On the other hand, Moscow will likely try to degrade the resolution or block it entirely during the next vote. When the resolution came up for renewal last year, Russia and China abstained from the vote. This year, they are circulating a rival resolution that would close the Iraqi and Jordanian crossings and leave the two remaining Turkish crossings open for only six months. To justify this proposal, Moscow claims that the existing mechanism has allowed jihadist groups to divert aid. In response, the UN argues that it has established the strongest monitoring mechanism in the world to prevent such diversions.
More broadly, Russia’s position is based on the same argument it made during last year’s vote: that the resolution is “divorced from reality” because it does not acknowledge the Assad regime’s military victory. In that sense, Moscow is once again using the Security Council negotiations to push for normalization of the international community’s relationship with Damascus, along with an end to sanctions against regime members and the return of Syrian refugees. Yet this approach would essentially force the large swath of Syrian communities outside Assad’s control to submit to his rule after years of brutal warfare against them. It could also legitimize the Turkish military operation by giving Ankara much greater agency in directing the provision of humanitarian aid to communities on the other side of its border—including communities that have supported its Kurdish militia enemies.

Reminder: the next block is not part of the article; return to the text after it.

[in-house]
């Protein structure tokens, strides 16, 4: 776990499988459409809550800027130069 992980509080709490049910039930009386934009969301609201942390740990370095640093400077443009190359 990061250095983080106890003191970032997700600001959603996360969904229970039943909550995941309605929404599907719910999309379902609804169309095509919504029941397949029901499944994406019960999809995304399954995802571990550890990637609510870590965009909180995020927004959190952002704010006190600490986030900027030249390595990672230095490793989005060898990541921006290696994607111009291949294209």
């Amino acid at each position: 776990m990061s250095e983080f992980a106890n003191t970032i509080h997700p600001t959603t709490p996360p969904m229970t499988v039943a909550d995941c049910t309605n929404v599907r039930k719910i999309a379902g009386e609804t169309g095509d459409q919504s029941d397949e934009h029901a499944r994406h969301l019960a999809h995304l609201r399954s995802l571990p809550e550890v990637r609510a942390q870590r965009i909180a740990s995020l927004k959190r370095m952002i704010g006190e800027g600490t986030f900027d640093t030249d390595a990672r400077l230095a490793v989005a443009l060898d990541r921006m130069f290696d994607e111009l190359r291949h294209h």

Renewing Resolution 2449 is a critical indicator of whether the international community is not only able to defend basic humanitarian principles, but also willing to push back against actors who would legitimize Assad’s rule. If the measure is blocked or substantially diluted, Western countries will face an unpalatable choice: either work through a UN system completely coopted by Damascus, or find less-effective alternative mechanisms for aid delivery.